Karen lives with her uncle and her grandmother. She is responsible for washing clothes, making beds and running errands. Her uncle is employed as a laborer and her grandmother maintains the home.
For fun, Karen enjoys basketball, walking and listening to music. She attends Bible class regularly and is in high school where her performance is above average.
Your love and support will help Karen to receive the assistance she needs to develop her potential. Please pray for her.
Karen lives in the coastal city of Machala, home to approximately 250,000 residents. Typical houses are constructed of dirt floors and wood or bamboo walls. The spoken language is Spanish.
The regional diet consists of bananas, fish, beef and rice. Common health problems in this area include the flu, dengue, bronchitis and allergies. Most adults in Machala work as street vendors or in domestic services and earn the equivalent of $340 per month. This community needs trained teachers, employment opportunities, basic services, health centers and parks.
Your sponsorship allows the staff of Nuevos Horizontes Student Center to provide Karen with Bible classes, medical checkups, health education, special celebrations, nutritious food, school supplies, uniforms, shoes, handicraft courses and academic reinforcement. The center staff will also provide meetings, evangelism and counseling for the parents or guardians of Karen.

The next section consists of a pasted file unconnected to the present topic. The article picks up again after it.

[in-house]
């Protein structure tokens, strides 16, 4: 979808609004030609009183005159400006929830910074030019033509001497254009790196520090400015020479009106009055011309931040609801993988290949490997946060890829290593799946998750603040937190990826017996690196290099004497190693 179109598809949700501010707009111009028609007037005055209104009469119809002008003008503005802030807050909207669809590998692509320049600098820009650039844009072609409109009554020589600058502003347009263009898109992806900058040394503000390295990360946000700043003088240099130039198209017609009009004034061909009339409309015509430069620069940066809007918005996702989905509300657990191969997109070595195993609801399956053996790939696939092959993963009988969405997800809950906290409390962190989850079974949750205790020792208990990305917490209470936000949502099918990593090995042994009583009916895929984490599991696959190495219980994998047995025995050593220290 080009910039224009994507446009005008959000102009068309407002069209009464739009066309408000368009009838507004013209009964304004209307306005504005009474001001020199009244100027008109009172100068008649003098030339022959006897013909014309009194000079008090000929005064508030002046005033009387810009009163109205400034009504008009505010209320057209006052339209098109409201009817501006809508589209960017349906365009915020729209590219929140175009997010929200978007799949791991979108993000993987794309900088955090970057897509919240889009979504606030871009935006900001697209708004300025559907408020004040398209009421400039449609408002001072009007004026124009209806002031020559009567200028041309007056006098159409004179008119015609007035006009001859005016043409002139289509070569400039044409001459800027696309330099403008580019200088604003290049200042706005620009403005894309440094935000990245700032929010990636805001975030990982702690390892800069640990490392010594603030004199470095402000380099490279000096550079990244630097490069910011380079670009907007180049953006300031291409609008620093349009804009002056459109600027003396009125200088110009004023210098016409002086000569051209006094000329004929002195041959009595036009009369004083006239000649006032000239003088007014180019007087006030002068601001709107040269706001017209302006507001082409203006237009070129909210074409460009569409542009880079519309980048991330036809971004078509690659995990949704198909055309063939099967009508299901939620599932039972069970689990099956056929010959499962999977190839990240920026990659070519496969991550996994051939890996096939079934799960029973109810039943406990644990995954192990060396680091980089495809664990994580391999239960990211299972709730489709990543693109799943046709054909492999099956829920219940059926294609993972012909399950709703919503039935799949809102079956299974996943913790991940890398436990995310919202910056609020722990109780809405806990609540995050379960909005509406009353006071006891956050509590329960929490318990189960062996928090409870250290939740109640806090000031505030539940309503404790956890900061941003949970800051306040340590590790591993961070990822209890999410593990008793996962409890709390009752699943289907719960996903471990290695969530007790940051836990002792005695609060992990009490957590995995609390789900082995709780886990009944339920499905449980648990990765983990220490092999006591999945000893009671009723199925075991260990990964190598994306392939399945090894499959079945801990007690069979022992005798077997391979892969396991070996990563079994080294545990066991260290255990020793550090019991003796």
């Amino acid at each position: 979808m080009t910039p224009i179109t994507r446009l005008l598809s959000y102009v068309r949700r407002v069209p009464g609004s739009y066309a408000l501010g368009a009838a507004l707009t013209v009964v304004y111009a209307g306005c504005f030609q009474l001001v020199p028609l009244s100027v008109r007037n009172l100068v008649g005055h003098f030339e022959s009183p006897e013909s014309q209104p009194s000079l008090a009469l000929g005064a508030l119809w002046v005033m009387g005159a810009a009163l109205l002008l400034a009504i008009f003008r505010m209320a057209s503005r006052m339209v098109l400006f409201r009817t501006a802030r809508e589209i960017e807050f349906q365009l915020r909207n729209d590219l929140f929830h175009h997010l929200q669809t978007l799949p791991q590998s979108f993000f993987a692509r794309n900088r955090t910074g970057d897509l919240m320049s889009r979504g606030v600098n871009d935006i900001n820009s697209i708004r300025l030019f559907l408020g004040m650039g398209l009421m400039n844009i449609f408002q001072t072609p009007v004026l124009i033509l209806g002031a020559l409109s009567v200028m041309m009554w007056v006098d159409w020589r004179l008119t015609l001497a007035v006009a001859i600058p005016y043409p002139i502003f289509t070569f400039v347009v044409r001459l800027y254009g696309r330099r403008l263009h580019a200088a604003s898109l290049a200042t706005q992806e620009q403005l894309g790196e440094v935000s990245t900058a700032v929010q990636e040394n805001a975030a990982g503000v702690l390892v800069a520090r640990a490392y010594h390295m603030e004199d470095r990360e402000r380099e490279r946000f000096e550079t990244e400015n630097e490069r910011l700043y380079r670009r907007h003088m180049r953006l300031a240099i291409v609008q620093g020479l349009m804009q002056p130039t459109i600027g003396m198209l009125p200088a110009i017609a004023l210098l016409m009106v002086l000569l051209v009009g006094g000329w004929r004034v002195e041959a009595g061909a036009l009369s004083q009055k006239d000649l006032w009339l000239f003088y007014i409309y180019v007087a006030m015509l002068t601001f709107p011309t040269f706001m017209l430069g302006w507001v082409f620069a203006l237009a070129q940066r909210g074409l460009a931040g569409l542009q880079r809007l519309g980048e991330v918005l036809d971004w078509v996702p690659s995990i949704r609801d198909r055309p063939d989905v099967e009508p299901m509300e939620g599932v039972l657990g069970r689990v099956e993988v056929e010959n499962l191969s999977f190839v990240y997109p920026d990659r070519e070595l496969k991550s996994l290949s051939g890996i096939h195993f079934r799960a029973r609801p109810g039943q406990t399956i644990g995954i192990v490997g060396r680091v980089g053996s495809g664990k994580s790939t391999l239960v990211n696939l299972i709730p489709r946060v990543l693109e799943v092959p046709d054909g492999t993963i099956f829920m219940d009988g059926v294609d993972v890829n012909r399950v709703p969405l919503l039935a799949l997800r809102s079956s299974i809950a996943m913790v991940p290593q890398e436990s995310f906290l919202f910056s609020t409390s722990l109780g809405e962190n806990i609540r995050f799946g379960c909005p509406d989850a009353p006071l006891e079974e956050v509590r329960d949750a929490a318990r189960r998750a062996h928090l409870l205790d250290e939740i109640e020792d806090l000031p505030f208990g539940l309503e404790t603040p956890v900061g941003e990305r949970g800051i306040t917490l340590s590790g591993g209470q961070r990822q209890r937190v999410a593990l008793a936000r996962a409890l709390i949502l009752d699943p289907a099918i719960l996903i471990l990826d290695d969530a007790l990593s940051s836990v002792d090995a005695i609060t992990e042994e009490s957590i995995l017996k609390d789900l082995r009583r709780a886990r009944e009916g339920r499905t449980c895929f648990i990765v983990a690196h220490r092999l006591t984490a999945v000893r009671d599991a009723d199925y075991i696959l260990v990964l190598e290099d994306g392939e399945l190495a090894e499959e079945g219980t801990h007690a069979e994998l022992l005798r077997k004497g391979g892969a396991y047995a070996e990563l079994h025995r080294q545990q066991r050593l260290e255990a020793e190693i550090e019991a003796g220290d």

Straddling the equator, Ecuador has two Andes mountain ranges that split it into three zones: the western coastal lowlands, the central Andean highlands and the eastern jungles of the Amazon basin. The lowlands and islands are hot and humid and the highlands are temperate.
The Ecuadorian population is about 25 percent Amerindian and 65 percent mestizo (Amerindian and Caucasian). The remainder is of Spanish or African descent. Most people live in urban settings. Spanish is the official language but many Indians speak Quechua, the language of the Incas, and practice traditional religions. Ninety-five percent of Ecuadorians are Catholic. Compassion works throughout central and western Ecuador.
Spanish conquistador Francisco Pizarro invaded Ecuador, home of the Inca Empire, in 1532 and controlled it within two years. In 1822, Ecuador gained freedom as part of a federation known as Gran Colombia. In 1830, it gained independence as Ecuador.
In recent decades, Ecuador's economy has relied heavily on oil export revenue, so fluctuations in world market prices have a significant economic impact. A drop in world oil prices combined with natural disasters in the late 1990s to drive Ecuador's economy into poverty. In 2000, Congress enacted reforms and adopted the U.S. dollar as legal tender, which helped stabilize the economy. In recent years, however, economic reforms have been reversed, making Ecuador again vulnerable to oil price swings and financial crises. And though Ecuador marked 25 years of civilian governance in 2004, it has been troubled by political instability, including the ouster of the last three democratically elected presidents. Rafael Correa is the current president.
Map of Ecuador
Child's Location: Central Machala